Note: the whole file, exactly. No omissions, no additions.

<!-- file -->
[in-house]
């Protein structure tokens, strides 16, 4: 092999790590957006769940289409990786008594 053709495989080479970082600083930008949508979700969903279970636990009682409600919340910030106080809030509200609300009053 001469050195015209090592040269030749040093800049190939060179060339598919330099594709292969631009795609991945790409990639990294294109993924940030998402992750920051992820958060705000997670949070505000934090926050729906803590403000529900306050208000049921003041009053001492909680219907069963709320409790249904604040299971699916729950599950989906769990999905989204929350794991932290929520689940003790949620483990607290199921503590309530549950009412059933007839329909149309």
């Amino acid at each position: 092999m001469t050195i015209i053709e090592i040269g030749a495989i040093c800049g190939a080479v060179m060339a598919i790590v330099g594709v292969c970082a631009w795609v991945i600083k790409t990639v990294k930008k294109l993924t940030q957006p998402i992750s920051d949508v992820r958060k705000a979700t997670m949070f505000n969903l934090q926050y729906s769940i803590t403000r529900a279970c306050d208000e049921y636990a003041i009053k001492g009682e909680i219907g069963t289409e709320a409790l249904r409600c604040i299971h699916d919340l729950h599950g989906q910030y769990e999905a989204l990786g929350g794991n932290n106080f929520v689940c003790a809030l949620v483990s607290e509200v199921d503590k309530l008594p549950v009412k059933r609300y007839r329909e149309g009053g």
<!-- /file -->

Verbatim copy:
[in-house]
């Protein structure tokens, strides 16, 4: 092999790590957006769940289409990786008594 053709495989080479970082600083930008949508979700969903279970636990009682409600919340910030106080809030509200609300009053 001469050195015209090592040269030749040093800049190939060179060339598919330099594709292969631009795609991945790409990639990294294109993924940030998402992750920051992820958060705000997670949070505000934090926050729906803590403000529900306050208000049921003041009053001492909680219907069963709320409790249904604040299971699916729950599950989906769990999905989204929350794991932290929520689940003790949620483990607290199921503590309530549950009412059933007839329909149309």
């Amino acid at each position: 092999m001469t050195i015209i053709e090592i040269g030749a495989i040093c800049g190939a080479v060179m060339a598919i790590v330099g594709v292969c970082a631009w795609v991945i600083k790409t990639v990294k930008k294109l993924t940030q957006p998402i992750s920051d949508v992820r958060k705000a979700t997670m949070f505000n969903l934090q926050y729906s769940i803590t403000r529900a279970c306050d208000e049921y636990a003041i009053k001492g009682e909680i219907g069963t289409e709320a409790l249904r409600c604040i299971h699916d919340l729950h599950g989906q910030y769990e999905a989204l990786g929350g794991n932290n106080f929520v689940c003790a809030l949620v483990s607290e509200v199921d503590k309530l008594p549950v009412k059933r609300y007839r329909e149309g009053g």